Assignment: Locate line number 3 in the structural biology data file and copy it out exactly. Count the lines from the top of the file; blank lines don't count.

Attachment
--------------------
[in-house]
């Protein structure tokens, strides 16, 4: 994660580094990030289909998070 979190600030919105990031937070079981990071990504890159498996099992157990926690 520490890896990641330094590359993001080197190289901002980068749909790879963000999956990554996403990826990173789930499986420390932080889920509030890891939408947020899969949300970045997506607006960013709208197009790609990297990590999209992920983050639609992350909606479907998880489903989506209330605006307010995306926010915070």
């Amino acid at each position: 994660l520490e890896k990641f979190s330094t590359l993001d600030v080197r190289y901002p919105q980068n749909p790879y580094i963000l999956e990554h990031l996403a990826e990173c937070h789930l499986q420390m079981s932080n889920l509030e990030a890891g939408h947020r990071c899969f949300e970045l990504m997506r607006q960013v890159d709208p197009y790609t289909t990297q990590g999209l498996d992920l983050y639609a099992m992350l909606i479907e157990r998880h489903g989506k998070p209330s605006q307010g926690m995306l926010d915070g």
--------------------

């Amino acid at each position: 994660l520490e890896k990641f979190s330094t590359l993001d600030v080197r190289y901002p919105q980068n749909p790879y580094i963000l999956e990554h990031l996403a990826e990173c937070h789930l499986q420390m079981s932080n889920l509030e990030a890891g939408h947020r990071c899969f949300e970045l990504m997506r607006q960013v890159d709208p197009y790609t289909t990297q990590g999209l498996d992920l983050y639609a099992m992350l909606i479907e157990r998880h489903g989506k998070p209330s605006q307010g926690m995306l926010d915070g």